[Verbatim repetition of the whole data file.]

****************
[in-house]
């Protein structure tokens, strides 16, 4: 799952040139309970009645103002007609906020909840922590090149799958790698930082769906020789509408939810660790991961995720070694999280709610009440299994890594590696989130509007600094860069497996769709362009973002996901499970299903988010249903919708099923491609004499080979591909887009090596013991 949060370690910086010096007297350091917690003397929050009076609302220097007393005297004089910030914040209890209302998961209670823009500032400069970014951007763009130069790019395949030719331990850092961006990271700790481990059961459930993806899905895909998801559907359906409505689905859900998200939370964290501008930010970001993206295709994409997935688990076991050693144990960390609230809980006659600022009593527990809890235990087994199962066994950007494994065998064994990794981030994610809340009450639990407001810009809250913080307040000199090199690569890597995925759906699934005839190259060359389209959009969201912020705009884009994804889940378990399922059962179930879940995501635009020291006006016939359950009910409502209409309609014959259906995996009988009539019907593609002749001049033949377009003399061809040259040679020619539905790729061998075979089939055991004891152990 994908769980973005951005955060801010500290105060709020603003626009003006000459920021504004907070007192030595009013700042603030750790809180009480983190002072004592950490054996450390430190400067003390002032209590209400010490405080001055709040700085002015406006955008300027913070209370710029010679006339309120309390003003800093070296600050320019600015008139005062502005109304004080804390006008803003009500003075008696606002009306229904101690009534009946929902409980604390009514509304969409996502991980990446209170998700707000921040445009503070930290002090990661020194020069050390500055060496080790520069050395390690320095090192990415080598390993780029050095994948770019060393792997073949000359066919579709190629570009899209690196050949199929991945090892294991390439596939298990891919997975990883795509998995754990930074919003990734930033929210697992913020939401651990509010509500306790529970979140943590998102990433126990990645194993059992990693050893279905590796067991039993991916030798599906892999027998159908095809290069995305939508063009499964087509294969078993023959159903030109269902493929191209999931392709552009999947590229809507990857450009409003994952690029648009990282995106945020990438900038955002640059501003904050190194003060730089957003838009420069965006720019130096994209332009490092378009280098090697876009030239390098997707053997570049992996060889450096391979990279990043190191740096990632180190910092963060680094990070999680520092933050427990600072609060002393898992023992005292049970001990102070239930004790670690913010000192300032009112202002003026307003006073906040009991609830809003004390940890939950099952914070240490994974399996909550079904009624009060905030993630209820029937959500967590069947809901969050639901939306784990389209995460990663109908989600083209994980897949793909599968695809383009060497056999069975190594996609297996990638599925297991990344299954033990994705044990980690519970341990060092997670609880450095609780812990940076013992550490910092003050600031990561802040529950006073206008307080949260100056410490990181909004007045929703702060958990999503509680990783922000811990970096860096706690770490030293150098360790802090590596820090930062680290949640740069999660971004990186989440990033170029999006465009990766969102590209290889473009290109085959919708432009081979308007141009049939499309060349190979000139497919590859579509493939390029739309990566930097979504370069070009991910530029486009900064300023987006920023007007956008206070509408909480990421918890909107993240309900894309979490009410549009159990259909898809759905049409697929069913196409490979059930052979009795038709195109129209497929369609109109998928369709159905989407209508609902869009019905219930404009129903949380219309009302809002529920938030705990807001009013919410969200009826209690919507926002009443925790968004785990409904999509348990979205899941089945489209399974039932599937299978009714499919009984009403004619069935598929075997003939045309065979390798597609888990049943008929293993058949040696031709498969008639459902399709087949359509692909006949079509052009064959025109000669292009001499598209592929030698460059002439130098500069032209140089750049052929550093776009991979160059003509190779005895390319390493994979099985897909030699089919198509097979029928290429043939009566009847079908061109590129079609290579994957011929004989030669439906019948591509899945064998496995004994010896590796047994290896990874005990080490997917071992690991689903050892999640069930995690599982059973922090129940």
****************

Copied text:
[in-house]
């Protein structure tokens, strides 16, 4: 799952040139309970009645103002007609906020909840922590090149799958790698930082769906020789509408939810660790991961995720070694999280709610009440299994890594590696989130509007600094860069497996769709362009973002996901499970299903988010249903919708099923491609004499080979591909887009090596013991 949060370690910086010096007297350091917690003397929050009076609302220097007393005297004089910030914040209890209302998961209670823009500032400069970014951007763009130069790019395949030719331990850092961006990271700790481990059961459930993806899905895909998801559907359906409505689905859900998200939370964290501008930010970001993206295709994409997935688990076991050693144990960390609230809980006659600022009593527990809890235990087994199962066994950007494994065998064994990794981030994610809340009450639990407001810009809250913080307040000199090199690569890597995925759906699934005839190259060359389209959009969201912020705009884009994804889940378990399922059962179930879940995501635009020291006006016939359950009910409502209409309609014959259906995996009988009539019907593609002749001049033949377009003399061809040259040679020619539905790729061998075979089939055991004891152990 994908769980973005951005955060801010500290105060709020603003626009003006000459920021504004907070007192030595009013700042603030750790809180009480983190002072004592950490054996450390430190400067003390002032209590209400010490405080001055709040700085002015406006955008300027913070209370710029010679006339309120309390003003800093070296600050320019600015008139005062502005109304004080804390006008803003009500003075008696606002009306229904101690009534009946929902409980604390009514509304969409996502991980990446209170998700707000921040445009503070930290002090990661020194020069050390500055060496080790520069050395390690320095090192990415080598390993780029050095994948770019060393792997073949000359066919579709190629570009899209690196050949199929991945090892294991390439596939298990891919997975990883795509998995754990930074919003990734930033929210697992913020939401651990509010509500306790529970979140943590998102990433126990990645194993059992990693050893279905590796067991039993991916030798599906892999027998159908095809290069995305939508063009499964087509294969078993023959159903030109269902493929191209999931392709552009999947590229809507990857450009409003994952690029648009990282995106945020990438900038955002640059501003904050190194003060730089957003838009420069965006720019130096994209332009490092378009280098090697876009030239390098997707053997570049992996060889450096391979990279990043190191740096990632180190910092963060680094990070999680520092933050427990600072609060002393898992023992005292049970001990102070239930004790670690913010000192300032009112202002003026307003006073906040009991609830809003004390940890939950099952914070240490994974399996909550079904009624009060905030993630209820029937959500967590069947809901969050639901939306784990389209995460990663109908989600083209994980897949793909599968695809383009060497056999069975190594996609297996990638599925297991990344299954033990994705044990980690519970341990060092997670609880450095609780812990940076013992550490910092003050600031990561802040529950006073206008307080949260100056410490990181909004007045929703702060958990999503509680990783922000811990970096860096706690770490030293150098360790802090590596820090930062680290949640740069999660971004990186989440990033170029999006465009990766969102590209290889473009290109085959919708432009081979308007141009049939499309060349190979000139497919590859579509493939390029739309990566930097979504370069070009991910530029486009900064300023987006920023007007956008206070509408909480990421918890909107993240309900894309979490009410549009159990259909898809759905049409697929069913196409490979059930052979009795038709195109129209497929369609109109998928369709159905989407209508609902869009019905219930404009129903949380219309009302809002529920938030705990807001009013919410969200009826209690919507926002009443925790968004785990409904999509348990979205899941089945489209399974039932599937299978009714499919009984009403004619069935598929075997003939045309065979390798597609888990049943008929293993058949040696031709498969008639459902399709087949359509692909006949079509052009064959025109000669292009001499598209592929030698460059002439130098500069032209140089750049052929550093776009991979160059003509190779005895390319390493994979099985897909030699089919198509097979029928290429043939009566009847079908061109590129079609290579994957011929004989030669439906019948591509899945064998496995004994010896590796047994290896990874005990080490997917071992690991689903050892999640069930995690599982059973922090129940």